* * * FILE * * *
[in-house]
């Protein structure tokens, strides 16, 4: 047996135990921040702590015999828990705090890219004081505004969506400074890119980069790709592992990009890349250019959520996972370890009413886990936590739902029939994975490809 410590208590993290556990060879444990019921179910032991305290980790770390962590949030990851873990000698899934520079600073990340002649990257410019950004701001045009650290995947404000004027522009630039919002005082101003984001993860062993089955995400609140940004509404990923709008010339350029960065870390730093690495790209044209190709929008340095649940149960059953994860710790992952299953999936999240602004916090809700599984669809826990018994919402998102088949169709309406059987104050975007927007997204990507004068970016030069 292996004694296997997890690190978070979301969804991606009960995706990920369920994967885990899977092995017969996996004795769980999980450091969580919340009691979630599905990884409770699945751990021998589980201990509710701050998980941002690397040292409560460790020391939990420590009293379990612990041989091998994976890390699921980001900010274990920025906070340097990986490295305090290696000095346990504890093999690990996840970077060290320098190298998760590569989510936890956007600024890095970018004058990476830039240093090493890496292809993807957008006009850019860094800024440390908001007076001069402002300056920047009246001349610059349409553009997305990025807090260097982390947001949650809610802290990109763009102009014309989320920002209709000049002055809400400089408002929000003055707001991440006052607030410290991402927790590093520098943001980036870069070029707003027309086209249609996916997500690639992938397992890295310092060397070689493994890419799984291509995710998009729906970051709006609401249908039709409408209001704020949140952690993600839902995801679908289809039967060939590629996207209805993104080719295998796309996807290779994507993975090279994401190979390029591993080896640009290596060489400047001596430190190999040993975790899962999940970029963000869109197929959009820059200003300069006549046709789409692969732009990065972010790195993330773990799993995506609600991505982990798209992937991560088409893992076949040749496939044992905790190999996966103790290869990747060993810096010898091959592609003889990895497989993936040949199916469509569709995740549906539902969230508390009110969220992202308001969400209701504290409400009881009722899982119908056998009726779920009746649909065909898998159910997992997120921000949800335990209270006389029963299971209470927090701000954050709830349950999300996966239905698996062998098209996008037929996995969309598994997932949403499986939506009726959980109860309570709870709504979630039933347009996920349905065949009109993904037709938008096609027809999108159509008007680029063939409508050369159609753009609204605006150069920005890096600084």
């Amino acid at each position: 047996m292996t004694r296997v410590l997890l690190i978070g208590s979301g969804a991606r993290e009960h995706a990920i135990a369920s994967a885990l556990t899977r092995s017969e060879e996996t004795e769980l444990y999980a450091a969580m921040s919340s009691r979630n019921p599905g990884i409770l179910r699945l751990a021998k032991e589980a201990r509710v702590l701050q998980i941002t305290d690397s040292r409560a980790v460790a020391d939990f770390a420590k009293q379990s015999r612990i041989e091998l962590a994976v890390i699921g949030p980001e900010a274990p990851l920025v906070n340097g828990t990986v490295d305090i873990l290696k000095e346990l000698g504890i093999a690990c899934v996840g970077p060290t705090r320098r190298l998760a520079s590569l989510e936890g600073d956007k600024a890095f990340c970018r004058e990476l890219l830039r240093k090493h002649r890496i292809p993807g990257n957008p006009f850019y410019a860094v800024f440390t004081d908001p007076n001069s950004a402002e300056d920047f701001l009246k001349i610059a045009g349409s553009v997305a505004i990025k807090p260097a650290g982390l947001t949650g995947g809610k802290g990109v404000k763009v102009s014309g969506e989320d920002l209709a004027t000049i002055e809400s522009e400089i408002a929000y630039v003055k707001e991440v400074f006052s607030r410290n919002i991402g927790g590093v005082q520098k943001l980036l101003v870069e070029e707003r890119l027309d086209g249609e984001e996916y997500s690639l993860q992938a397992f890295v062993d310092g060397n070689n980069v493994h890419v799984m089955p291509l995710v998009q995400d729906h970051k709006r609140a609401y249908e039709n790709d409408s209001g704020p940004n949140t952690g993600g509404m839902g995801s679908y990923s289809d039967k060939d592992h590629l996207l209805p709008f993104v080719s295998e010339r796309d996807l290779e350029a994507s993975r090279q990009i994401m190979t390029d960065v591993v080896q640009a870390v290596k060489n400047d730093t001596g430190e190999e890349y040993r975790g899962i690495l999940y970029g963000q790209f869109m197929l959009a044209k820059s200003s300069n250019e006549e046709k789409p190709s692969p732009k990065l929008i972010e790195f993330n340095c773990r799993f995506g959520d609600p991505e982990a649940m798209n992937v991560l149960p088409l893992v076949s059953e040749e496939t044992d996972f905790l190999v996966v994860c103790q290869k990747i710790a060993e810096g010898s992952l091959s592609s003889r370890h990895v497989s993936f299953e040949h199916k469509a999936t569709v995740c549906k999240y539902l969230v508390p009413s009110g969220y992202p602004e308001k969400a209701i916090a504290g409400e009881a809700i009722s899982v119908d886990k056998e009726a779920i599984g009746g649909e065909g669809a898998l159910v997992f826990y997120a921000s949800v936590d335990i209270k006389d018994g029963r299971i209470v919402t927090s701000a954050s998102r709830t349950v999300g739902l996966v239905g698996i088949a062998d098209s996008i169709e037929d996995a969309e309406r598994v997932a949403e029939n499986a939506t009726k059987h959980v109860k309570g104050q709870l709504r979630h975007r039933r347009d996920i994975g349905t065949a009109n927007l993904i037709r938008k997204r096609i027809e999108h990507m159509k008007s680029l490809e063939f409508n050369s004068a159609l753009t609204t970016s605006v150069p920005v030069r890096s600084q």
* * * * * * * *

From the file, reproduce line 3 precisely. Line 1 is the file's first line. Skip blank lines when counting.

């Amino acid at each position: 047996m292996t004694r296997v410590l997890l690190i978070g208590s979301g969804a991606r993290e009960h995706a990920i135990a369920s994967a885990l556990t899977r092995s017969e060879e996996t004795e769980l444990y999980a450091a969580m921040s919340s009691r979630n019921p599905g990884i409770l179910r699945l751990a021998k032991e589980a201990r509710v702590l701050q998980i941002t305290d690397s040292r409560a980790v460790a020391d939990f770390a420590k009293q379990s015999r612990i041989e091998l962590a994976v890390i699921g949030p980001e900010a274990p990851l920025v906070n340097g828990t990986v490295d305090i873990l290696k000095e346990l000698g504890i093999a690990c899934v996840g970077p060290t705090r320098r190298l998760a520079s590569l989510e936890g600073d956007k600024a890095f990340c970018r004058e990476l890219l830039r240093k090493h002649r890496i292809p993807g990257n957008p006009f850019y410019a860094v800024f440390t004081d908001p007076n001069s950004a402002e300056d920047f701001l009246k001349i610059a045009g349409s553009v997305a505004i990025k807090p260097a650290g982390l947001t949650g995947g809610k802290g990109v404000k763009v102009s014309g969506e989320d920002l209709a004027t000049i002055e809400s522009e400089i408002a929000y630039v003055k707001e991440v400074f006052s607030r410290n919002i991402g927790g590093v005082q520098k943001l980036l101003v870069e070029e707003r890119l027309d086209g249609e984001e996916y997500s690639l993860q992938a397992f890295v062993d310092g060397n070689n980069v493994h890419v799984m089955p291509l995710v998009q995400d729906h970051k709006r609140a609401y249908e039709n790709d409408s209001g704020p940004n949140t952690g993600g509404m839902g995801s679908y990923s289809d039967k060939d592992h590629l996207l209805p709008f993104v080719s295998e010339r796309d996807l290779e350029a994507s993975r090279q990009i994401m190979t390029d960065v591993v080896q640009a870390v290596k060489n400047d730093t001596g430190e190999e890349y040993r975790g899962i690495l999940y970029g963000q790209f869109m197929l959009a044209k820059s200003s300069n250019e006549e046709k789409p190709s692969p732009k990065l929008i972010e790195f993330n340095c773990r799993f995506g959520d609600p991505e982990a649940m798209n992937v991560l149960p088409l893992v076949s059953e040749e496939t044992d996972f905790l190999v996966v994860c103790q290869k990747i710790a060993e810096g010898s992952l091959s592609s003889r370890h990895v497989s993936f299953e040949h199916k469509a999936t569709v995740c549906k999240y539902l969230v508390p009413s009110g969220y992202p602004e308001k969400a209701i916090a504290g409400e009881a809700i009722s899982v119908d886990k056998e009726a779920i599984g009746g649909e065909g669809a898998l159910v997992f826990y997120a921000s949800v936590d335990i209270k006389d018994g029963r299971i209470v919402t927090s701000a954050s998102r709830t349950v999300g739902l996966v239905g698996i088949a062998d098209s996008i169709e037929d996995a969309e309406r598994v997932a949403e029939n499986a939506t009726k059987h959980v109860k309570g104050q709870l709504r979630h975007r039933r347009d996920i994975g349905t065949a009109n927007l993904i037709r938008k997204r096609i027809e999108h990507m159509k008007s680029l490809e063939f409508n050369s004068a159609l753009t609204t970016s605006v150069p920005v030069r890096s600084q």